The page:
On a muddy, shaded track between fertile farmlands, 30 men lounge in flip-flops and tattered camoflauge, displaying their beaten-up M-16 and AK-47 assault rifles.
They call themselves ilaga or "rats" in a local Philippines dialect. They're vigilantes: Christian farmers who have taken up arms to protect their land and families against Muslim rebels in this troubled corner of the southern Philippines.
Most have no military training, says their puckish leader Felimon Cayang, who styles himself "Commander Max." He shows off his souped-up M-16, tattoos, and religious "amulets" – patches tied to his necklace and underwear bearing images of Jesus and the Virgin Mary and worn for protection in battle.
He says his group held their own in a day-long firefight in July with a much larger group of Muslim rebels led by Commander Umbra Kato, just a few miles away.
They suffered no casualties. As for the other side, Commander Max says with clear satisfaction, "I don't know how many we killed, but we found blood."
Here on the island of Mindanao, such Roman Catholic vigilantes haven't been a force since the 1970s, when all-out communal war raged. Their return now, some 30 years later, is a sign of a society that's again become dangerously polarized along religious lines.
It's one sad consequence of the breakdown of peace talks between the Philippines government and the Moro Islamic Liberation Front (MILF). Four months after talks broke down, the military is still engaged in a deadly, cat-and-mouse game with three "rogue" commanders, including Mr. Kato. Hundreds of thousands of Muslim civilians remain in makeshift camps, afraid to return to their homes. And Malaysian monitors who helped enforce a cease-fire left Nov. 30 after their mandate expired.
With the peace process in tatters and no clear way forward, many fear that the gains of 11 years of negotiations are fast disappearing amid recriminations and communal mistrust.
"The opportunity for a democratic and peaceful solution to the conflict is becoming narrower and narrower," says Abhoud Lingga, director of the Institute for Bangsamoro Studies in Mindanao. "For us peace advocates, this is alarming."
The town of Aleosan lies on the faultline of communal divisions in Mindanao. The Moros – as Muslims here call themselves – regard this and surrounding areas as part of their ancestral homeland. But much of Aleosan's land has now been owned and farmed for decades by Christians from the central Philippines, who settled here after World War II with government encouragement.
Sitting in his sunlit office here, Aleosan mayor Loreto Cabaya says he helped organize a civilian militia – including some ilaga – to prevent Muslim rebels from grabbing land ahead of a peace deal. The deal, which was supposed to be signed this past summer, envisioned an expanded Muslim autonomous area with greater control over its resources and revenue. Seven of Aleosan's 19 barangay (villages) – those with Muslim-heavy populations – looked set to become part of that Muslim area.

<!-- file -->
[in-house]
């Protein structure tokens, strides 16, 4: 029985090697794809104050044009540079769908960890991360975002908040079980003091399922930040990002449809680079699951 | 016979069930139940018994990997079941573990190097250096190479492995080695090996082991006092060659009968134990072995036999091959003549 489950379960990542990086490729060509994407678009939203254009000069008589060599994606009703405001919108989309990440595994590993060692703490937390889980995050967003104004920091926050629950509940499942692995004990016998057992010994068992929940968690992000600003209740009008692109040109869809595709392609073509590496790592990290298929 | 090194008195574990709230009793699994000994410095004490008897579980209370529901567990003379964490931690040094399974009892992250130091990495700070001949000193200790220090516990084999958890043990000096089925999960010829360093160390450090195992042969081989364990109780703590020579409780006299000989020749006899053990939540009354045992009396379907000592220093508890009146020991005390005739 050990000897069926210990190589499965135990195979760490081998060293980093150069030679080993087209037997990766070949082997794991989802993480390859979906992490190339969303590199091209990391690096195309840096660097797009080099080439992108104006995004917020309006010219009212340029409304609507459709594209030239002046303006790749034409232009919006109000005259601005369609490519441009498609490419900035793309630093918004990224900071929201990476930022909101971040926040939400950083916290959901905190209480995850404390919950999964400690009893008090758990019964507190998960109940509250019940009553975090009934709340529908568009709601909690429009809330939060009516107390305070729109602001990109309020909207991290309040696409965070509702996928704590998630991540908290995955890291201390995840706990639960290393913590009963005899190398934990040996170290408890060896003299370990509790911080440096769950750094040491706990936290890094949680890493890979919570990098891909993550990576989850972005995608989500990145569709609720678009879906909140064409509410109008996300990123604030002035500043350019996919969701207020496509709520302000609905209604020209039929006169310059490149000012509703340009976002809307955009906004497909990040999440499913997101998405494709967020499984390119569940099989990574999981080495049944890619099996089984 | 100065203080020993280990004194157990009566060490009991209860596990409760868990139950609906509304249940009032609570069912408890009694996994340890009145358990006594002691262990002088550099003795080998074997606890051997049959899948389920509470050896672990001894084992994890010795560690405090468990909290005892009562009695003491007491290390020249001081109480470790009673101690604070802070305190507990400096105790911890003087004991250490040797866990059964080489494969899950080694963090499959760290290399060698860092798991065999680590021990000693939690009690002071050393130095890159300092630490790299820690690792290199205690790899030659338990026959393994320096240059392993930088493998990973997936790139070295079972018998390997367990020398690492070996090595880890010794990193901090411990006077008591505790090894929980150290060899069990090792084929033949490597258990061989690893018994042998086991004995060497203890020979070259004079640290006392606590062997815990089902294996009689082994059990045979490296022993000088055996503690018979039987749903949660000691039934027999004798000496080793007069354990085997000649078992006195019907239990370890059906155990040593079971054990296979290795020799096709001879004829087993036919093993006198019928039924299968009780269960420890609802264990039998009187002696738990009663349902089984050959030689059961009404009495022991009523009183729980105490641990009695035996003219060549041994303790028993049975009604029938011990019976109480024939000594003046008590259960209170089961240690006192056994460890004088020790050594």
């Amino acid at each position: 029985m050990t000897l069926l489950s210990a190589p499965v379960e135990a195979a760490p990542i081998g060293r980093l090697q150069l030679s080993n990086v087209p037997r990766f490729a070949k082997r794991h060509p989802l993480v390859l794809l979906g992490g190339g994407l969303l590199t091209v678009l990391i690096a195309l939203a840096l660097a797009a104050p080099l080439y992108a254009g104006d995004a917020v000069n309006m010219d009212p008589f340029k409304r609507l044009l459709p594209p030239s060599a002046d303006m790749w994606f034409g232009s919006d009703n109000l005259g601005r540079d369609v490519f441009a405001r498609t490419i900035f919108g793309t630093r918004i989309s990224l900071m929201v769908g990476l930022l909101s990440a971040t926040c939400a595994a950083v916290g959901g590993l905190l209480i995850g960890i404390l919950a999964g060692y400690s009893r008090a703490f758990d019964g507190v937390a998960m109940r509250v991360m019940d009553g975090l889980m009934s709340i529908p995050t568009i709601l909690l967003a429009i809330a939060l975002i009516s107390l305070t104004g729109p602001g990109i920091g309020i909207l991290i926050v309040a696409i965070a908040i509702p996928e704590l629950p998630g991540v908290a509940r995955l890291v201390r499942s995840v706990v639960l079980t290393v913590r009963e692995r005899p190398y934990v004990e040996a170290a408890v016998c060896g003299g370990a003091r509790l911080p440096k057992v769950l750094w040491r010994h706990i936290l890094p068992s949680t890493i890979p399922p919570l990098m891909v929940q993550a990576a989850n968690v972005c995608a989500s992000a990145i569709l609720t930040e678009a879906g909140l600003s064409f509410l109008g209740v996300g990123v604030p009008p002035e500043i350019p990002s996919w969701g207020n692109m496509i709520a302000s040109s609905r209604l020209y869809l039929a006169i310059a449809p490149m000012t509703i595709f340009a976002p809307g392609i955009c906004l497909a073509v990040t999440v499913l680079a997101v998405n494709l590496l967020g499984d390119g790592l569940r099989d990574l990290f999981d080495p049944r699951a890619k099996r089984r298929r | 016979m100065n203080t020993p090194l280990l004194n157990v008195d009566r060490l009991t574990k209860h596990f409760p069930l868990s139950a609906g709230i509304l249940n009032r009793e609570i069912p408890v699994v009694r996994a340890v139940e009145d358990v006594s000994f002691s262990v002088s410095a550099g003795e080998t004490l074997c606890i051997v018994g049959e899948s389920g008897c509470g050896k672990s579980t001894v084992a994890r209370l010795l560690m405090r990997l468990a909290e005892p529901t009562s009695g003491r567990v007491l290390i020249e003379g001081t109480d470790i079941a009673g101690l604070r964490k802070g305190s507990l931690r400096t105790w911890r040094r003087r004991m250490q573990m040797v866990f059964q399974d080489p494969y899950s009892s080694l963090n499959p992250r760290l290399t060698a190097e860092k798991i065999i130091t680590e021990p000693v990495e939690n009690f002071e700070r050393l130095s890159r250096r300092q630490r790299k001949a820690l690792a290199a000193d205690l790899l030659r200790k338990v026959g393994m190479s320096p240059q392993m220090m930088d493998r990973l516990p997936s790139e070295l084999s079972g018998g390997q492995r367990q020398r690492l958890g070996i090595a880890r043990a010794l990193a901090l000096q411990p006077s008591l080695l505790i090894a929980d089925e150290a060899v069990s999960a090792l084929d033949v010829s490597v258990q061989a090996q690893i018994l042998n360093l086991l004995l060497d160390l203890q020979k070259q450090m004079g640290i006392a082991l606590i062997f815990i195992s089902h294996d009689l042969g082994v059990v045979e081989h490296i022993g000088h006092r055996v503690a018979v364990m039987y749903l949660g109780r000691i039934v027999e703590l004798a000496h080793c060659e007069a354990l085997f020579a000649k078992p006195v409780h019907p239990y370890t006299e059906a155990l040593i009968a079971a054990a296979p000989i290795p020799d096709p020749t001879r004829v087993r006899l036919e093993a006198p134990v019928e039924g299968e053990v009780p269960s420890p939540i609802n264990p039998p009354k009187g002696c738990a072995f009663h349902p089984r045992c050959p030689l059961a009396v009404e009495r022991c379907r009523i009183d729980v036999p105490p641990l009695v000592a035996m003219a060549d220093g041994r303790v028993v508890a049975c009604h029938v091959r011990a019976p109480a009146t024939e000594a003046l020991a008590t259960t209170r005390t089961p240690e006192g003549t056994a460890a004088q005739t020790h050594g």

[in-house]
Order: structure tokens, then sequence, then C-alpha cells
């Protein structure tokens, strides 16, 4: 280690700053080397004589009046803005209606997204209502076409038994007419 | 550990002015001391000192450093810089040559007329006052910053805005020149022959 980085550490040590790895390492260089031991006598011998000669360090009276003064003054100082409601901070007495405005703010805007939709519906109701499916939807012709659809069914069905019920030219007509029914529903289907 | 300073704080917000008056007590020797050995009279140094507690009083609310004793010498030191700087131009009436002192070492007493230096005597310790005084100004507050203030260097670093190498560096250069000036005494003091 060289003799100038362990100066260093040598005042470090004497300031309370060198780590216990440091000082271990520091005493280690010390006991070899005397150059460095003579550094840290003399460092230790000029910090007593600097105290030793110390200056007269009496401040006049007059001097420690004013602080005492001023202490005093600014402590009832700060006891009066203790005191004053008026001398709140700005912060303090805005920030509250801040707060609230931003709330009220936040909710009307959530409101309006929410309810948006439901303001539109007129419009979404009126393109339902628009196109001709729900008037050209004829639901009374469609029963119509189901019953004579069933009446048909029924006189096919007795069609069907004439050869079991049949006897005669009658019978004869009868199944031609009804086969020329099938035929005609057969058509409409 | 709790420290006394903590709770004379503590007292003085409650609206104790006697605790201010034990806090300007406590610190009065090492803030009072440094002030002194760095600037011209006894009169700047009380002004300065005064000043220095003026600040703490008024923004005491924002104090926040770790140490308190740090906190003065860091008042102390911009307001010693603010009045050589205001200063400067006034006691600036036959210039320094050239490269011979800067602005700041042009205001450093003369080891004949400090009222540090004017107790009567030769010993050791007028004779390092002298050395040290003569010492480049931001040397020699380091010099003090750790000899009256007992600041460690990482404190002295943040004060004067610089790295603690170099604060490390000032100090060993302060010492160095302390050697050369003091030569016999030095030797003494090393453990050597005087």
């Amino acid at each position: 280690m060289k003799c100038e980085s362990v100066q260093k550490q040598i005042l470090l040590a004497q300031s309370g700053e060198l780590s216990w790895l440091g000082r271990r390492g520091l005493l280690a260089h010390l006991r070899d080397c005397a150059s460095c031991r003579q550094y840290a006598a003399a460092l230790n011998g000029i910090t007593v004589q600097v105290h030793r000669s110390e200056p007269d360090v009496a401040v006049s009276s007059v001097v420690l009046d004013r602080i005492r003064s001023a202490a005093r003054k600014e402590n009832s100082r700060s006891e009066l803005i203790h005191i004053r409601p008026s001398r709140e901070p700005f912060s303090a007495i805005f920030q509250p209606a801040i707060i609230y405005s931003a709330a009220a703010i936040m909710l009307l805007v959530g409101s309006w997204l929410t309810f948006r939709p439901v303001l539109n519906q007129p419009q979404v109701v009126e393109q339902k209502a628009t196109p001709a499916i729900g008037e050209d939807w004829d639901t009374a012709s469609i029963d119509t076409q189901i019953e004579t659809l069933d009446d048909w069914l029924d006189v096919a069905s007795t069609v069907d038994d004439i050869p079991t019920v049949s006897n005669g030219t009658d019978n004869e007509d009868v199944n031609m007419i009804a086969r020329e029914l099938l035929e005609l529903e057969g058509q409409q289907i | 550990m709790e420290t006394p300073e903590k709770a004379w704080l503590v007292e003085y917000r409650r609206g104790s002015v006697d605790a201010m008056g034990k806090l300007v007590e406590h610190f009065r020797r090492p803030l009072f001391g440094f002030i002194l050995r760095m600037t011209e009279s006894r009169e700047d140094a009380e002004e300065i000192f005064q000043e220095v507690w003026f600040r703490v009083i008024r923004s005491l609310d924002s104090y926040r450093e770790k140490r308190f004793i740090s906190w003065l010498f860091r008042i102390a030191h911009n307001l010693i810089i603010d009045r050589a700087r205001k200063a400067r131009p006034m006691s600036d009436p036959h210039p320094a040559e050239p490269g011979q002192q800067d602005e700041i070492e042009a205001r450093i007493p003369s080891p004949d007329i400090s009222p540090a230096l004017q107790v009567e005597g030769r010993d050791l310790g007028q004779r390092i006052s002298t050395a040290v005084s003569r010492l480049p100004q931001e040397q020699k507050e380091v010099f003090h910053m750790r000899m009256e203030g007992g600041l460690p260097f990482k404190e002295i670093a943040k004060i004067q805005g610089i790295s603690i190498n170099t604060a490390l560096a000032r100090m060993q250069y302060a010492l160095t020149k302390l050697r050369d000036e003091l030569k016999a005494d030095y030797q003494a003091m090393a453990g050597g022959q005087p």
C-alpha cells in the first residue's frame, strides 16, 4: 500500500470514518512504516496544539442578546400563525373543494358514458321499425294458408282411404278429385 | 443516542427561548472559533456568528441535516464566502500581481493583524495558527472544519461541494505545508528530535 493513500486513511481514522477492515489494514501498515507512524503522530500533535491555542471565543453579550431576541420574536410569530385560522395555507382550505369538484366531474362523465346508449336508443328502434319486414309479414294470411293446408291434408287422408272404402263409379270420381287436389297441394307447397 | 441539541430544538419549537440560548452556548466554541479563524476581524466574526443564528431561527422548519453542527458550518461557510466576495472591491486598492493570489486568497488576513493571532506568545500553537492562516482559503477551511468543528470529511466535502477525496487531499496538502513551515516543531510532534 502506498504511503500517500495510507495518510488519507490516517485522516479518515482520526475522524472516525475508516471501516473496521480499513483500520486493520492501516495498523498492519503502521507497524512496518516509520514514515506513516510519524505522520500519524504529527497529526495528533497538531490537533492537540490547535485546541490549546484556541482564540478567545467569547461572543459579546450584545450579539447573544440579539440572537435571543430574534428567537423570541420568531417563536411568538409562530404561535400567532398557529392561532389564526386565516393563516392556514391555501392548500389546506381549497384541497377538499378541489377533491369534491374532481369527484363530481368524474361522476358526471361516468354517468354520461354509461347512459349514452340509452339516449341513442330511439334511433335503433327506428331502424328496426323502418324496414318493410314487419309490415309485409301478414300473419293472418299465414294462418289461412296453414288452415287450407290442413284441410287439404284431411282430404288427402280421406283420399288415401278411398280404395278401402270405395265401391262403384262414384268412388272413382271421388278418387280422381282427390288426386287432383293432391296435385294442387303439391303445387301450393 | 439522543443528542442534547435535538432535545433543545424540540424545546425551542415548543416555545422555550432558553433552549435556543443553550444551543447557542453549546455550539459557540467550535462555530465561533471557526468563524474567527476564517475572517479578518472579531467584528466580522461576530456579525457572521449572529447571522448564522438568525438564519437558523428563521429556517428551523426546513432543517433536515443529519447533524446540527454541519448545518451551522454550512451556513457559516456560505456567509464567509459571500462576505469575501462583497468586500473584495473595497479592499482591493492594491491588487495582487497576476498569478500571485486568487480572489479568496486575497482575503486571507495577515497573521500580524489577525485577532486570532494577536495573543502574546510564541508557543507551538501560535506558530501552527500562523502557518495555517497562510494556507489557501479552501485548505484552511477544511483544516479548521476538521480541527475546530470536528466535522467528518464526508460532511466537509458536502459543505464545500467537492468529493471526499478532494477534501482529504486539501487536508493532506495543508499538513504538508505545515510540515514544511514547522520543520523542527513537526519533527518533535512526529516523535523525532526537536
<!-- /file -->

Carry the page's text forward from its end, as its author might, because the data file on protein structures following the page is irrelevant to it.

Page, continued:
It never happened. Instead, the Philippines Supreme Court issued an 11-hour injunction blocking the government from signing the deal. Later, it ruled the deal unconstitutional, arguing it would have effectively partitioned the Philippines.
Mr. Cabaya agrees. He says he can accept giving the Muslims more land and autonomy, but he thinks the proposed deal went too far. "I think the conflict will be worse if demands of the MILF are met, because their demand is [for] a separate state," says Cabaya. "It's being disguised as autonomy, but in essence it's a separate state."
Opposition from Christian leaders like Cabaya helped scuttle the deal. Getting them on board in any future peace process will be critical.
When the two sides do get back to the table, there will be a lot of trust to rebuild. After being burned by the Supreme Court, the MILF now has little faith that the Philippines government is a reliable negotiating partner. "We can resume talks," said MILF spokesman Eid Kabalu. "But we doubt very much [that] we can achieve a satisfactory and viable outcome."
Analysts are skeptical, too. "The fundamental problem is, how do you create an autonomous Islamic region in Mindanao that's satisfactory to everyone?" says Scott Harrison, managing director of Pacific Strategies and Assessments, a Hong Kong-based risk consultancy. "If you limit it to areas of overwhelming Muslim presence, you could probably sell that. But once you get into marginal areas, it's increasingly difficult."
Aleosan is one of those areas. It's still clearly on edge. Government howitzers in a neighboring town guard against more rebel incursions. Mayor Cabaya is shadowed by two M-16-toting bodyguards, whom he's retained since tensions began this summer. "We haven't let down our guard – they're still out there," says Cabaya, referring to the rebels.
The ilaga are also keeping their powder dry. They're a ragtag bunch, some in their 60s and even 70s – veterans of the vicious 1970s vigilante wars here. They keep a wary watch over their farmlands, fearing another round of fighting – especially now that international monitors have left.
"Both sides are always preparing," says Eduardo Cabaya, who doubles as a municipal councilor. "As long as Umbra Kato is out there, we'll be here."